Crewing the Med: Sea legs and night watches

Greek warship

Log & Chart

We sail from anchorage to anchorage, Panormitis on the island of Simi, Kamari on Kos and Astypalea. Slowly acclimatising to sea life, the first few days are a little nauseous but it passes. Pedaling legs are becoming sea legs. By day we hoist our canvas into the great Meltemi wind and power trough rolling seas, by night we rest by small towns and sheltered coves.

I listen to the radio and scan the seas, the region is currently host to one of the largest refuge crises of our time. Kos is currently a haven to some 28,000 refugees forced to run by the horrors to the east. Even the short stretches between the islands can be whipped up into formidable seas. There is a slightly odd atmosphere in the small harbors, not much discussion, just the odd story of a missing dingy and a the occasional patrolling Naval ship. I miss the stark encounters of the road, by sea you traverse no man’s lands between populations, often maintaining a moat of security. Places even seem to become indistinguishable.

I ask of our action plan “What do we do if find someone in the water?”. The response is a little clinical at first “it depends on what the coast guard says”, but ultimately we treat them as if it were you or I.

The only sign we see is a haunting reminder on the dark sea; an empty life ring drifting miles out.

We practice taking watches, learn the ropes and scribble entries into the ships log.

A strong wind surfs us under the towering cliffs of Santorini where we pickup a morning line which immediately snaps only a boats length from the lee shore rocks. Finally parked Tigs and I scramble up the cliffs to idyllic Greece turned up to eleven. Pure white building grow organically from the dark volcanic cliff tops, crowds pour through the twisting streets pooling along the west to watch a sunset that could launch a thousand ships.

As with most days we cook and eat aboard, big fireworks across the caldera light an eruption-like spectacle, part of a cruise ship experience I suspect but shared with everyone against the night sky.

Skipper Chris climbs the mast for repairs, impressive strength make it look easy as we belay below.


Leaving Santorini the force five turns to six with rough seas rolling us around and slabs of brine blowing over. The Meltemi winds are hot and powerful but ease off enough to let the dolphins play alongside. They link leaps and criss-cross under our bows, even the half size young ones are inquisitive, then as abruptly as the appeared they leave us to our first night sail. We take watches; two hours on six off, I draw 12 till 2. Despite the rough sea state and force five winds it’s still swim-shorts friendly, it’s all I’ve worn for nearly two months now. To some have a worrying fade to them, to me they are maturing with miles.

By morning the wind dies so we switch to the iron sail which chugs away under the deck. Life on a boat is made up of a fairly simple set of tasks but each is precise and fraught with practical detail, much like on the bike but to higher order of magnitude, shared as a team and expressed through the skipper. Every tiny task comes with constant tuition and warning; how to cleat off a rope, store cereal, tie a knots, open the fridge, wash, make tea – everything must be consider against safety, wear, convention, water, gas and battery life. It abrade ones spirit, but slowly instructions hone to muscle memory.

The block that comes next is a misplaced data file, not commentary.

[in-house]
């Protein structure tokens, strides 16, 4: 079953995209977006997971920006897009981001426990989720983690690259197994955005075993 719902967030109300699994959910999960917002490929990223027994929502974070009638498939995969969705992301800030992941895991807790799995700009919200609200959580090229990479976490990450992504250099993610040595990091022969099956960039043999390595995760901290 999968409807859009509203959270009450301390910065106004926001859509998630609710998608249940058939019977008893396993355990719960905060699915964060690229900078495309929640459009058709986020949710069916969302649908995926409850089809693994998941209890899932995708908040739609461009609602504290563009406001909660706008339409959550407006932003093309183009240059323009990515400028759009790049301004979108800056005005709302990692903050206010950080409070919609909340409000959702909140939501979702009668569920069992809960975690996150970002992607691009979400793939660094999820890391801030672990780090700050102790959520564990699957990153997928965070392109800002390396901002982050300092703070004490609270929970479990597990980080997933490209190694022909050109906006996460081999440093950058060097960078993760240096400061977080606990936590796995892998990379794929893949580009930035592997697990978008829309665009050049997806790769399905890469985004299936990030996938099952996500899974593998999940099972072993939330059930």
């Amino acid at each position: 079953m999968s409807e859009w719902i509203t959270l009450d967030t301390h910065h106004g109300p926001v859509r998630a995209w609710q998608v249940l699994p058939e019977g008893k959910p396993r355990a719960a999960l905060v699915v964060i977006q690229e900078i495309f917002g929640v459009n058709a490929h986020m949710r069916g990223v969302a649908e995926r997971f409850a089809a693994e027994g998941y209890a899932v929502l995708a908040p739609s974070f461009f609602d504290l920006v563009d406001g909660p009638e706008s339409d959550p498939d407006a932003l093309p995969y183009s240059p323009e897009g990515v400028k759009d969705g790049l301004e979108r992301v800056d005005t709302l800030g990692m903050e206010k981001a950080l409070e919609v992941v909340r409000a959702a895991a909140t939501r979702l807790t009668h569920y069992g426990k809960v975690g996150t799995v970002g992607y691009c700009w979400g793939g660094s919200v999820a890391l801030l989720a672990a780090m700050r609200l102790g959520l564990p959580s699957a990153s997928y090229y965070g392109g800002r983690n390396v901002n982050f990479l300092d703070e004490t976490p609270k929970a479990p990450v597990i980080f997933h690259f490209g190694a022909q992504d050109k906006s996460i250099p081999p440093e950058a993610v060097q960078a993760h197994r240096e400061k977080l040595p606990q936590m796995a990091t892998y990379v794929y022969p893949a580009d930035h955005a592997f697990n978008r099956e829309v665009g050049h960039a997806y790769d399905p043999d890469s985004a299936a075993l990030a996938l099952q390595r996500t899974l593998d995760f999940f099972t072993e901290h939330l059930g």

It takes three attempts to anchor in the cove of Porto Kagio on the tip of Peloponnesia’s second finger. But it’s worth it to spectate lethargic village life trundling along the sandy beach highstreet, all from the ships hammock. I giggled with childish joy when I discovered the hammock.

A week as sea has passed quickly, we have slowly settled are forming a strange crew. 320 nautical miles or 590 cyclist kilometers have passed through infinite waves, horizons and tea brakes. We are traveling west.

Log & Chart

Chart with course across from Rhodos to Greece

20/8/201511:5036.45085°N028.22685°E26621009SL0xLeft Rhodes, New crew: Tigs, Mike, Paul
12:102645280xGenoa and main reefed, full mizzen
17:0036.55156°N027.84620°E2694Symi, Panormitis anchorage
21/8/201507:1036.55156°N027.84620°E26941007SL00Weighed anchor
09:002704W 23145.51007SL0Water maker on for 45min - 50Lts/hr
10:412712W 32225.61008SL0xSwitched to full sail, south of Datça peninsular
16:0036.73541°N026.97514°E2761Anchored in Kamari Kos, 5.1m depth
22/8/201508:0036.73541°N026.97514°E2761NW 310070Lifted anchor 8:10
09:002766NW 52525.51007SL0xReefed genoa and mizzen
10:452776NW 52456.31007SL0xReefed genoa and main, full mizzen
12:252786NW 52536.51007SL0x3.5 nm from land
15:3036.54778°N026.35428°E2789037 miles, South cove on Astypálaia, warship, gusting 30+
14:002845NW 3/42756.51009SL1xWater maker on, 6nm from N Santorini
15:3036.46010°N025.38055°E2854NW 4-10090xPick up old mooring on north Island of Santorini
24/8/201513:1528541010Cast off Santorini mooring
17:3036.195N024.565 E2880N 72117.71011M / R0xRunning down wind till wind eases, Dolphins
19:1036.105N024.446 E2894N 62507.81011M / R0xSea reducing, wind easing
20:3636.083N024.317 E2905N 628371012M0xGenerator 1hr, heading south of WP
25/8/201502:0036.188°N023.491°E2941N 527071012M0xHeading to West
04:0036.210°N023.308°E2956N 52757.61011M0xShooting stars
07:202979N 331361013Sm0xWater maker on, engine on at 07:00
08:5036.50759°N022.98355°E2984Anchored in Elafonisos